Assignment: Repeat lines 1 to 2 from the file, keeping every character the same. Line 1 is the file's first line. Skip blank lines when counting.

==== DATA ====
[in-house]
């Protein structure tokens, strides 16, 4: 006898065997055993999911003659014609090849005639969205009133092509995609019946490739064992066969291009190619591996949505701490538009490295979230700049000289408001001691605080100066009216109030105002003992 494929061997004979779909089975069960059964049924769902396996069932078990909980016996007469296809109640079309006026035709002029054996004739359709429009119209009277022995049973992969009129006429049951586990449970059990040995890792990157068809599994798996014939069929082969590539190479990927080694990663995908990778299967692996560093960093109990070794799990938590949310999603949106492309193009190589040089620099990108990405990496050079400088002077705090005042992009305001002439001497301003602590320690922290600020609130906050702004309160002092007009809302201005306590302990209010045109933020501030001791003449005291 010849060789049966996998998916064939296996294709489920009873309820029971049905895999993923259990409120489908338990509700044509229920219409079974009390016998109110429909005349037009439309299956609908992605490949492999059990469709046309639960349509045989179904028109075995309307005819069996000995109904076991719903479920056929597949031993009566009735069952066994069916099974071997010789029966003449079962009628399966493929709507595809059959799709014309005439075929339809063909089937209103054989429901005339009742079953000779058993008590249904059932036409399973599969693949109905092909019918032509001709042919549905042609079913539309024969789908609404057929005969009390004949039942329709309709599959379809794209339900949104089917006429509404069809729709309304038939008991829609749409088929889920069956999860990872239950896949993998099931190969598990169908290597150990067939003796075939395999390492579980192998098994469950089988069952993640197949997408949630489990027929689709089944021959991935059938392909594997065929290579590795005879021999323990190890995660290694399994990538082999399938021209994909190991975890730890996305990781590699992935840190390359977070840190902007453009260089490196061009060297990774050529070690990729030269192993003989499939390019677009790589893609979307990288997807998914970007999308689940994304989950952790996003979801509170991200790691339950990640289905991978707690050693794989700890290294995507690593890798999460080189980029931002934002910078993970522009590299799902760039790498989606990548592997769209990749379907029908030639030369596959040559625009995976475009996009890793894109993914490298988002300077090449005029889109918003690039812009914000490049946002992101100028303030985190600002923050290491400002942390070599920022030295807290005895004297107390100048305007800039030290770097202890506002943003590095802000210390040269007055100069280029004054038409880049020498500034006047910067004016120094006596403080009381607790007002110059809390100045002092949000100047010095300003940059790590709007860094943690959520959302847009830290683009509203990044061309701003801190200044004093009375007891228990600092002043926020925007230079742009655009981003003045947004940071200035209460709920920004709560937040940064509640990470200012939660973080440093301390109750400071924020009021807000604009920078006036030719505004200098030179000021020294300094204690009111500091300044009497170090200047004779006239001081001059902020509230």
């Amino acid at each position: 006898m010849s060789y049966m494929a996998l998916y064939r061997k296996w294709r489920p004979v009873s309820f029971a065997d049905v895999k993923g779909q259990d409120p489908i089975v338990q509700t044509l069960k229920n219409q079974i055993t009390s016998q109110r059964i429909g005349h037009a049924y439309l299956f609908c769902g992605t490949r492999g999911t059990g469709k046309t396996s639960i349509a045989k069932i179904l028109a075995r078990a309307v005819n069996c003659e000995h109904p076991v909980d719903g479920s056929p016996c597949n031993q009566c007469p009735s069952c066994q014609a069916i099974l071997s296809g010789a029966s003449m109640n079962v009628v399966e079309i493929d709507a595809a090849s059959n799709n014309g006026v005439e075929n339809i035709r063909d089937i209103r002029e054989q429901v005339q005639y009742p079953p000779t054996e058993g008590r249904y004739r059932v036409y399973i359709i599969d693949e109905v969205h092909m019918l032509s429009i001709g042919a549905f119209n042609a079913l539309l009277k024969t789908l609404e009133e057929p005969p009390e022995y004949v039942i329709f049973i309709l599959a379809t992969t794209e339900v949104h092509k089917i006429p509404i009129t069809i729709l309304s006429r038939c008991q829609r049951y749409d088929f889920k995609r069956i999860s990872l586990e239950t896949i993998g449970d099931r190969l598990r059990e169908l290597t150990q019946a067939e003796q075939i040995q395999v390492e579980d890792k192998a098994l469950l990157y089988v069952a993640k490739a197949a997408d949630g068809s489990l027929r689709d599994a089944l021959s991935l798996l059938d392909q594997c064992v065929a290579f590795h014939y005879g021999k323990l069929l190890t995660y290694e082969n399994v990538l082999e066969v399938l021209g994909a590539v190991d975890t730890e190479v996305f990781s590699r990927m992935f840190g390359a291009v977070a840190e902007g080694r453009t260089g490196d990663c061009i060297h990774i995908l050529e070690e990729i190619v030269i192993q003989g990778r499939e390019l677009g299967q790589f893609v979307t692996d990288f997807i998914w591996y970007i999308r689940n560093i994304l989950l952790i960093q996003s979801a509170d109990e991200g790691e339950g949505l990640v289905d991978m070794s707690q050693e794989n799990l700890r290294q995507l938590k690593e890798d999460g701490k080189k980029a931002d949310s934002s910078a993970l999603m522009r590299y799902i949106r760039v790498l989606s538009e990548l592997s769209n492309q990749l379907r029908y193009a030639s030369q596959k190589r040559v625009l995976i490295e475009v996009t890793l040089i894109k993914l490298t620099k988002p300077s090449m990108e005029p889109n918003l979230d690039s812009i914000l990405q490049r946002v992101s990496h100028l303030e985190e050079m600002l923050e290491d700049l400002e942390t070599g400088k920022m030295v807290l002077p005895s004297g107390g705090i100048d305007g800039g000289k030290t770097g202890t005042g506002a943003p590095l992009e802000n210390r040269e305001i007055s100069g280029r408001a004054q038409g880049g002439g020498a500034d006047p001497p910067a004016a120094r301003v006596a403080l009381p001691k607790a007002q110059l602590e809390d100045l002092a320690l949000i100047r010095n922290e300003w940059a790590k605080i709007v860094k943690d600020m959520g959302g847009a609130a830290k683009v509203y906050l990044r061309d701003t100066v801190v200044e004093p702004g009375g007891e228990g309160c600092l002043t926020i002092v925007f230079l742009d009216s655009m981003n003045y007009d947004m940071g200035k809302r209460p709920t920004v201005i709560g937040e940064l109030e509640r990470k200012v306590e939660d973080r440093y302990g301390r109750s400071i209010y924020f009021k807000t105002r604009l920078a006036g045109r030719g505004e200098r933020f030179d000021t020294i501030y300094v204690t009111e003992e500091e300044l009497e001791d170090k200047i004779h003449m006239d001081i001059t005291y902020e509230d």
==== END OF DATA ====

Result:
[in-house]
């Protein structure tokens, strides 16, 4: 006898065997055993999911003659014609090849005639969205009133092509995609019946490739064992066969291009190619591996949505701490538009490295979230700049000289408001001691605080100066009216109030105002003992 494929061997004979779909089975069960059964049924769902396996069932078990909980016996007469296809109640079309006026035709002029054996004739359709429009119209009277022995049973992969009129006429049951586990449970059990040995890792990157068809599994798996014939069929082969590539190479990927080694990663995908990778299967692996560093960093109990070794799990938590949310999603949106492309193009190589040089620099990108990405990496050079400088002077705090005042992009305001002439001497301003602590320690922290600020609130906050702004309160002092007009809302201005306590302990209010045109933020501030001791003449005291 010849060789049966996998998916064939296996294709489920009873309820029971049905895999993923259990409120489908338990509700044509229920219409079974009390016998109110429909005349037009439309299956609908992605490949492999059990469709046309639960349509045989179904028109075995309307005819069996000995109904076991719903479920056929597949031993009566009735069952066994069916099974071997010789029966003449079962009628399966493929709507595809059959799709014309005439075929339809063909089937209103054989429901005339009742079953000779058993008590249904059932036409399973599969693949109905092909019918032509001709042919549905042609079913539309024969789908609404057929005969009390004949039942329709309709599959379809794209339900949104089917006429509404069809729709309304038939008991829609749409088929889920069956999860990872239950896949993998099931190969598990169908290597150990067939003796075939395999390492579980192998098994469950089988069952993640197949997408949630489990027929689709089944021959991935059938392909594997065929290579590795005879021999323990190890995660290694399994990538082999399938021209994909190991975890730890996305990781590699992935840190390359977070840190902007453009260089490196061009060297990774050529070690990729030269192993003989499939390019677009790589893609979307990288997807998914970007999308689940994304989950952790996003979801509170991200790691339950990640289905991978707690050693794989700890290294995507690593890798999460080189980029931002934002910078993970522009590299799902760039790498989606990548592997769209990749379907029908030639030369596959040559625009995976475009996009890793894109993914490298988002300077090449005029889109918003690039812009914000490049946002992101100028303030985190600002923050290491400002942390070599920022030295807290005895004297107390100048305007800039030290770097202890506002943003590095802000210390040269007055100069280029004054038409880049020498500034006047910067004016120094006596403080009381607790007002110059809390100045002092949000100047010095300003940059790590709007860094943690959520959302847009830290683009509203990044061309701003801190200044004093009375007891228990600092002043926020925007230079742009655009981003003045947004940071200035209460709920920004709560937040940064509640990470200012939660973080440093301390109750400071924020009021807000604009920078006036030719505004200098030179000021020294300094204690009111500091300044009497170090200047004779006239001081001059902020509230």